"This study is connecting two of the biggest Alzheimer's dots," said Dr. Saykin, director of the Indiana Alzheimer Disease Center and the IU Center for Neuroimaging at the IU Health Neuroscience Center.
"The finding that BCHE gene variant predicts the extent of plaque deposit in PET scans among people at risk for Alzheimer's disease is likely to reinvigorate research into drugs that could modify the disease by affecting the BCHE enzyme or its metabolic pathway," he said. Some existing drugs inhibit this enzyme, but it is unclear whether this influences plaque deposits.
Overall, the results appear to offer scientists new potential targets for drugs to slow, reverse or even prevent the disease. Alzheimer's disease affects an estimated 5.4 million Americans and has proven resistant to treatments that do more than temporarily slow the worsening of symptoms.
Amyloid plaque deposits build up abnormally in the brains of Alzheimer's patients and are believed to play an important role in the memory loss and other problems that plague patients.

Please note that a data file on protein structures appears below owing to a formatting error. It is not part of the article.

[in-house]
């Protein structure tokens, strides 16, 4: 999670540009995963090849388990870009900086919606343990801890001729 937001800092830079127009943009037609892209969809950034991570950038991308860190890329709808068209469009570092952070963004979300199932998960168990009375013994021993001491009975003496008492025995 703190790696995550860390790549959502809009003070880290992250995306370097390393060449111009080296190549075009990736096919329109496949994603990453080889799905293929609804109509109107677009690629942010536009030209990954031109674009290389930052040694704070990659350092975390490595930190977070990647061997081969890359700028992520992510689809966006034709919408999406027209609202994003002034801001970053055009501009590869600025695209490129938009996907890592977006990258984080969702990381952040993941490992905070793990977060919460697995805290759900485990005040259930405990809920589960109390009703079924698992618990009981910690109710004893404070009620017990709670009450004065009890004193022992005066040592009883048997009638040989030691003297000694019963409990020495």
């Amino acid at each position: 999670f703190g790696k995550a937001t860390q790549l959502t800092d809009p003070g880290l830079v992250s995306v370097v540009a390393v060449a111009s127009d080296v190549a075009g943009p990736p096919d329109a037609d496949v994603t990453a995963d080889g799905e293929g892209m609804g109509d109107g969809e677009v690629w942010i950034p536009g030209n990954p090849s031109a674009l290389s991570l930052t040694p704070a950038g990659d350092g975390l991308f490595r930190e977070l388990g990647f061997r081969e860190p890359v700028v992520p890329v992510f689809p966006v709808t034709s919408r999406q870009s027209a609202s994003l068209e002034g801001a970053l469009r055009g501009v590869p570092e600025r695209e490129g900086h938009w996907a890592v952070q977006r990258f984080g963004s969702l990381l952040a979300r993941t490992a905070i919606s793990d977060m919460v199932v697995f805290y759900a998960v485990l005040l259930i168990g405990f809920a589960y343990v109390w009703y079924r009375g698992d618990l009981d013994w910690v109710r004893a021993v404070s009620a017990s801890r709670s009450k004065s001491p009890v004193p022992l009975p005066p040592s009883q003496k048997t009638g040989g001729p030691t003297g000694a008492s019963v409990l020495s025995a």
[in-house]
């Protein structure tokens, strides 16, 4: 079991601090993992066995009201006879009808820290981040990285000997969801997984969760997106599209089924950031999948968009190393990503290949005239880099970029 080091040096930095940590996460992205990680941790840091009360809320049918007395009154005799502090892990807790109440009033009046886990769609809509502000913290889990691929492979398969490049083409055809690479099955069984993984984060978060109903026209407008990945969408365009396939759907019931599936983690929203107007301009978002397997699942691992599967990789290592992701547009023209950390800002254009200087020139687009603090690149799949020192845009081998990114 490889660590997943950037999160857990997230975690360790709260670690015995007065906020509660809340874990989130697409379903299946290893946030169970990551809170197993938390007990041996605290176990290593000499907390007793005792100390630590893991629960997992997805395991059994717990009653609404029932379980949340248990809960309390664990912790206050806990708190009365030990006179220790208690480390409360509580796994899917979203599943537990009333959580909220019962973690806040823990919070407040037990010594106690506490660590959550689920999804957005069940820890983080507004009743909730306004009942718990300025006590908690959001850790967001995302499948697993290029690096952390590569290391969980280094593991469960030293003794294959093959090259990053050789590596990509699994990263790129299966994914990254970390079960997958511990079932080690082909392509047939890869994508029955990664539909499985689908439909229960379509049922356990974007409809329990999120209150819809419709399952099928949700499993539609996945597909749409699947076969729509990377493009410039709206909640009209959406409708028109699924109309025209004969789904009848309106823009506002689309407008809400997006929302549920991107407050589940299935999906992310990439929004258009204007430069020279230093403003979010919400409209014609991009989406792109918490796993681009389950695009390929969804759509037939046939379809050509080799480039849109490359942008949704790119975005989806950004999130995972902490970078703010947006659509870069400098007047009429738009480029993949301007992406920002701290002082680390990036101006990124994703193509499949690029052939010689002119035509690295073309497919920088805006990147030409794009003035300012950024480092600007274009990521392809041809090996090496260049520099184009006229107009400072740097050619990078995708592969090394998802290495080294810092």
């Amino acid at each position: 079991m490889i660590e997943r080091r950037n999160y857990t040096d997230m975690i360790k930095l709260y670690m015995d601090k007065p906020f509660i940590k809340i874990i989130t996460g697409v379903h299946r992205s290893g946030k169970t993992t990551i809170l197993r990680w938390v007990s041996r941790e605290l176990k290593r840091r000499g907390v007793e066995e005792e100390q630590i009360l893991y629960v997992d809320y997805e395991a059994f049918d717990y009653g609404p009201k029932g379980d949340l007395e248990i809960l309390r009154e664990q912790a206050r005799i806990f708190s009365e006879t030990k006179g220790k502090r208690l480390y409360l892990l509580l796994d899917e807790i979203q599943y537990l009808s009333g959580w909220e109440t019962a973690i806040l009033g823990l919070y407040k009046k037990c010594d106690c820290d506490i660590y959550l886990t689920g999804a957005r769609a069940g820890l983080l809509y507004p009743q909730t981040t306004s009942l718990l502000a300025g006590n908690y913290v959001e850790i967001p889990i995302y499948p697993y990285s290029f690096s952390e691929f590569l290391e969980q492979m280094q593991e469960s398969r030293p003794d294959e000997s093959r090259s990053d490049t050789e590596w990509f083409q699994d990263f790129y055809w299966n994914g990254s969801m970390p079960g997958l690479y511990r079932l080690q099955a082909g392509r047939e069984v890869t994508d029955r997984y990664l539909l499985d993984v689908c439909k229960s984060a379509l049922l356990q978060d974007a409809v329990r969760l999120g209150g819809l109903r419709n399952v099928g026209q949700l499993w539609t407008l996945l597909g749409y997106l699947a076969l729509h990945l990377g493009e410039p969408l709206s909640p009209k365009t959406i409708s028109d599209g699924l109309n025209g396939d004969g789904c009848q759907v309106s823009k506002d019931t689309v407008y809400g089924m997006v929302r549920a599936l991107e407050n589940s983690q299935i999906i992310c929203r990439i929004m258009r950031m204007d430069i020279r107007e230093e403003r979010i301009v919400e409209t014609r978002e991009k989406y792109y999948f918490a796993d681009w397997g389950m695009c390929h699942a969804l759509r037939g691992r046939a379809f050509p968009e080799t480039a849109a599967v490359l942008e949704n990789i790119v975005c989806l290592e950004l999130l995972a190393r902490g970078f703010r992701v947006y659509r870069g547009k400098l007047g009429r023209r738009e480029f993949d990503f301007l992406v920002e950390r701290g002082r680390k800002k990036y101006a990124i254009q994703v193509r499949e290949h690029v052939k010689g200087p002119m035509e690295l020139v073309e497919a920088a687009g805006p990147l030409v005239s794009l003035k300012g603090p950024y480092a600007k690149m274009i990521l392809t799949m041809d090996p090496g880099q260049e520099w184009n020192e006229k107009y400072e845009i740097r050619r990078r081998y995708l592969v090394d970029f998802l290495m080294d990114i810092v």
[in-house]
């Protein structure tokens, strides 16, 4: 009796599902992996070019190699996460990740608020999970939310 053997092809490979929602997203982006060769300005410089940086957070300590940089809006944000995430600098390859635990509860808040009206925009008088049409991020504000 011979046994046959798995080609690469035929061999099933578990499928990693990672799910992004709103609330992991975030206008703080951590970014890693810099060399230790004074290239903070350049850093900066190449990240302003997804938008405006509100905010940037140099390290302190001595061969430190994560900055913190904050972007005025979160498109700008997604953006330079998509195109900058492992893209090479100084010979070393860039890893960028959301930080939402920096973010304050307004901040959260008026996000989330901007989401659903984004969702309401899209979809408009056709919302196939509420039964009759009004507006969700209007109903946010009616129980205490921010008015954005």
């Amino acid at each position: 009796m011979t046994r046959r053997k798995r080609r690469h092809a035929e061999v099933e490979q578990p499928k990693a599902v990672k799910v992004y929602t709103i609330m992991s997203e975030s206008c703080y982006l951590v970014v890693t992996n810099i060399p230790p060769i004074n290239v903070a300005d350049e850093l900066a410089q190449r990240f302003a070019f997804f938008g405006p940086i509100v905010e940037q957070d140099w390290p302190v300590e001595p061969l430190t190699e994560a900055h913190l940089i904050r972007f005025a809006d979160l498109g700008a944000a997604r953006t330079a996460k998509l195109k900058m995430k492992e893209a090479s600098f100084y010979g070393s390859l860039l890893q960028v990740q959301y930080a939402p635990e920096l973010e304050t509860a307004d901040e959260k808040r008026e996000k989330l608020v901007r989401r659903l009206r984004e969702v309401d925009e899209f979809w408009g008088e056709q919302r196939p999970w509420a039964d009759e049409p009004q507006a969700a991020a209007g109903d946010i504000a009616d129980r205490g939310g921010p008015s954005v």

The study makes use of an imaging agent, florbetapir, now approved for use by the U.S. Food and Drug Administration, that allows physicians to see the level of plaque buildup in a patient's brain, something that previously could be determined only with an autopsy.
In a genome-wide association study, researchers evaluate alternate versions of many genes to determine whether particular genetic variants are associated with a particular trait -- in this case, the amounts of amyloid plaque deposits that the PET scans revealed in the brains of study participants.
Using the imaging agent that enables detection of the plaques in
|Contact: Eric Schoch|